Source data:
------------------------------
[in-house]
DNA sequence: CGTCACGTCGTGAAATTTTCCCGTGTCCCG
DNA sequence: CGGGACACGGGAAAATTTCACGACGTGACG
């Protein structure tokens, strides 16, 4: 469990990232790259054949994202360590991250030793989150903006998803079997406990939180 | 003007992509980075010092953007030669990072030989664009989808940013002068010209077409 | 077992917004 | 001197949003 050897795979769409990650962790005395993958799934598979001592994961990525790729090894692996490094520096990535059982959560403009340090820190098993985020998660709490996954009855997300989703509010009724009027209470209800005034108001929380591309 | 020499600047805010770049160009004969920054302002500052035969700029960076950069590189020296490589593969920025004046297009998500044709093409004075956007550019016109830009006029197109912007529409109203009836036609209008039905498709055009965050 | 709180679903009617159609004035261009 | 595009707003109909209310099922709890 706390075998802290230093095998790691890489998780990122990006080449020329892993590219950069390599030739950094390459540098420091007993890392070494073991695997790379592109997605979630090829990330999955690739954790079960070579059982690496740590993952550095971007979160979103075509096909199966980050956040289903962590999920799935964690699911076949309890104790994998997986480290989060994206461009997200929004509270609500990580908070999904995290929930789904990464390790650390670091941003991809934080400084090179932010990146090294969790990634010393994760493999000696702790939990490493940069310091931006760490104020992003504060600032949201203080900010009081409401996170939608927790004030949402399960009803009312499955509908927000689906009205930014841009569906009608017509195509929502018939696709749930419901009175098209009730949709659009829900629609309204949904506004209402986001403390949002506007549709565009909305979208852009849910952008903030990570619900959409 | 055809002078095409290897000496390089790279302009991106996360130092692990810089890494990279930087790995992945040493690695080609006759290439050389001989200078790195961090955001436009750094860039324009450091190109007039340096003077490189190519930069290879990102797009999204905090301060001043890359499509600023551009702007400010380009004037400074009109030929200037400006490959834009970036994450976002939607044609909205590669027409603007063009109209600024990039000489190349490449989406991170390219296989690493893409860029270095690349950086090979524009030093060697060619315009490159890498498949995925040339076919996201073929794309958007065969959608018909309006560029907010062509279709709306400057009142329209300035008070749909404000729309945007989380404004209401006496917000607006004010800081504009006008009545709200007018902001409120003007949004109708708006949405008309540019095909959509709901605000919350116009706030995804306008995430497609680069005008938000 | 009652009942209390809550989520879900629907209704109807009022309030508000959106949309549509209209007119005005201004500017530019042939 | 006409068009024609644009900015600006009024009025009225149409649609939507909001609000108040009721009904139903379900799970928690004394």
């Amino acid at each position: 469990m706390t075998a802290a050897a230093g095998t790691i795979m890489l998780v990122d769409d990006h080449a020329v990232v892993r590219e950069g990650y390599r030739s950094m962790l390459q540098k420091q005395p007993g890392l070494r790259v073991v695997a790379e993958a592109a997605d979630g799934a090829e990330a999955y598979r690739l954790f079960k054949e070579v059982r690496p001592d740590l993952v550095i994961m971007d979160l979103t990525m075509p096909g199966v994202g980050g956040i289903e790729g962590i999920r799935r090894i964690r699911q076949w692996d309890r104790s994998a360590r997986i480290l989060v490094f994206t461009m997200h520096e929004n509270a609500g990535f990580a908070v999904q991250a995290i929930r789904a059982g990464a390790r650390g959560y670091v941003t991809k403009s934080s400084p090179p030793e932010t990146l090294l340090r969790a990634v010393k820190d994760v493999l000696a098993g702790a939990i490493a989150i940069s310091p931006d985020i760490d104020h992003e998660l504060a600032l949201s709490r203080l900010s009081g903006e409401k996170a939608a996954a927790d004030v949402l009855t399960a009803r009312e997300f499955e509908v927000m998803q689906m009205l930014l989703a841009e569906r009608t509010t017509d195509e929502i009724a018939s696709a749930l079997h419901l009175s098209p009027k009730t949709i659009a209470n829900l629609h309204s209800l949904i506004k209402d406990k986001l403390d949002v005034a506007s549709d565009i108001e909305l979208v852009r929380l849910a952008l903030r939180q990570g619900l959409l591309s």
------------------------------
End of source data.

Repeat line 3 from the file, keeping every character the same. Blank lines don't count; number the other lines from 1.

DNA sequence: CGGGACACGGGAAAATTTCACGACGTGACG